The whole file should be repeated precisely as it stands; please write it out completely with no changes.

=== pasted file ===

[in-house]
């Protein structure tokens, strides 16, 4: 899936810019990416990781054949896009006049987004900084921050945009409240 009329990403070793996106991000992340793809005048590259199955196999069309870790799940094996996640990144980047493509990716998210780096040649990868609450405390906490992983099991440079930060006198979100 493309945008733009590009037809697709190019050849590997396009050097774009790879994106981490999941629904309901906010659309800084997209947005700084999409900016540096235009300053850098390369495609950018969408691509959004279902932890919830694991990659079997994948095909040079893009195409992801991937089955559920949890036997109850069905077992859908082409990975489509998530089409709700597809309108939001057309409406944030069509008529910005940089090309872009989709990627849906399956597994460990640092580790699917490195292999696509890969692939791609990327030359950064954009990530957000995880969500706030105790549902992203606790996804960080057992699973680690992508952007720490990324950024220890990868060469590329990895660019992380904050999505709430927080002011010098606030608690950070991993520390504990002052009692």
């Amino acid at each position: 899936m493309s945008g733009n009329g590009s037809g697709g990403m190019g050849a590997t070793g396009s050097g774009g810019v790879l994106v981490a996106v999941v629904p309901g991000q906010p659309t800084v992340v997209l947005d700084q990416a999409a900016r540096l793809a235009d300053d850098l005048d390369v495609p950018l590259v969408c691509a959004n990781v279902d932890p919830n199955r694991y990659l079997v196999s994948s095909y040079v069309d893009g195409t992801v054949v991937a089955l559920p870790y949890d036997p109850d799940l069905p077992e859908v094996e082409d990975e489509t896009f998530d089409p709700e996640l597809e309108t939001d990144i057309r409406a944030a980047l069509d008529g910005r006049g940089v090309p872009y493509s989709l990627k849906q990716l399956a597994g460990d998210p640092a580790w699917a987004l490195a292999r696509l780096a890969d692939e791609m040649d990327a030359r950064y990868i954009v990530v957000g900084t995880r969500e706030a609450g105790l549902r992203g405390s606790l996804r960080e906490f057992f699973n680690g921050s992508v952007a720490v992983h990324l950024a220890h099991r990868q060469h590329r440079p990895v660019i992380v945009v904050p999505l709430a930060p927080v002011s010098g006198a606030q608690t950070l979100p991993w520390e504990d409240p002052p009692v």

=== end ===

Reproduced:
[in-house]
């Protein structure tokens, strides 16, 4: 899936810019990416990781054949896009006049987004900084921050945009409240 009329990403070793996106991000992340793809005048590259199955196999069309870790799940094996996640990144980047493509990716998210780096040649990868609450405390906490992983099991440079930060006198979100 493309945008733009590009037809697709190019050849590997396009050097774009790879994106981490999941629904309901906010659309800084997209947005700084999409900016540096235009300053850098390369495609950018969408691509959004279902932890919830694991990659079997994948095909040079893009195409992801991937089955559920949890036997109850069905077992859908082409990975489509998530089409709700597809309108939001057309409406944030069509008529910005940089090309872009989709990627849906399956597994460990640092580790699917490195292999696509890969692939791609990327030359950064954009990530957000995880969500706030105790549902992203606790996804960080057992699973680690992508952007720490990324950024220890990868060469590329990895660019992380904050999505709430927080002011010098606030608690950070991993520390504990002052009692």
């Amino acid at each position: 899936m493309s945008g733009n009329g590009s037809g697709g990403m190019g050849a590997t070793g396009s050097g774009g810019v790879l994106v981490a996106v999941v629904p309901g991000q906010p659309t800084v992340v997209l947005d700084q990416a999409a900016r540096l793809a235009d300053d850098l005048d390369v495609p950018l590259v969408c691509a959004n990781v279902d932890p919830n199955r694991y990659l079997v196999s994948s095909y040079v069309d893009g195409t992801v054949v991937a089955l559920p870790y949890d036997p109850d799940l069905p077992e859908v094996e082409d990975e489509t896009f998530d089409p709700e996640l597809e309108t939001d990144i057309r409406a944030a980047l069509d008529g910005r006049g940089v090309p872009y493509s989709l990627k849906q990716l399956a597994g460990d998210p640092a580790w699917a987004l490195a292999r696509l780096a890969d692939e791609m040649d990327a030359r950064y990868i954009v990530v957000g900084t995880r969500e706030a609450g105790l549902r992203g405390s606790l996804r960080e906490f057992f699973n680690g921050s992508v952007a720490v992983h990324l950024a220890h099991r990868q060469h590329r440079p990895v660019i992380v945009v904050p999505l709430a930060p927080v002011s010098g006198a606030q608690t950070l979100p991993w520390e504990d409240p002052p009692v």